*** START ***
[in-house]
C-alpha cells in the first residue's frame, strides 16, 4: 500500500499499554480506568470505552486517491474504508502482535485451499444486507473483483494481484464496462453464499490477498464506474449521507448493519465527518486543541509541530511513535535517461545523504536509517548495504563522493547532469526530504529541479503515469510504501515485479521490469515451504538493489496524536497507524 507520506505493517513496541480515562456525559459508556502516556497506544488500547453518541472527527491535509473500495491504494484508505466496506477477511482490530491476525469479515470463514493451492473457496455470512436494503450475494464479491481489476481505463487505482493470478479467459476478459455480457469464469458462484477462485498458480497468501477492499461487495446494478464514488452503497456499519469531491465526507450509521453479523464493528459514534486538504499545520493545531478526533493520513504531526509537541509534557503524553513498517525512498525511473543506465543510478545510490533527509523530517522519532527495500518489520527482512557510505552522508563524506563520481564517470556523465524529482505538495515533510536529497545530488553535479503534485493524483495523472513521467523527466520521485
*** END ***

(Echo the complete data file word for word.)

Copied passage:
[in-house]
C-alpha cells in the first residue's frame, strides 16, 4: 500500500499499554480506568470505552486517491474504508502482535485451499444486507473483483494481484464496462453464499490477498464506474449521507448493519465527518486543541509541530511513535535517461545523504536509517548495504563522493547532469526530504529541479503515469510504501515485479521490469515451504538493489496524536497507524 507520506505493517513496541480515562456525559459508556502516556497506544488500547453518541472527527491535509473500495491504494484508505466496506477477511482490530491476525469479515470463514493451492473457496455470512436494503450475494464479491481489476481505463487505482493470478479467459476478459455480457469464469458462484477462485498458480497468501477492499461487495446494478464514488452503497456499519469531491465526507450509521453479523464493528459514534486538504499545520493545531478526533493520513504531526509537541509534557503524553513498517525512498525511473543506465543510478545510490533527509523530517522519532527495500518489520527482512557510505552522508563524506563520481564517470556523465524529482505538495515533510536529497545530488553535479503534485493524483495523472513521467523527466520521485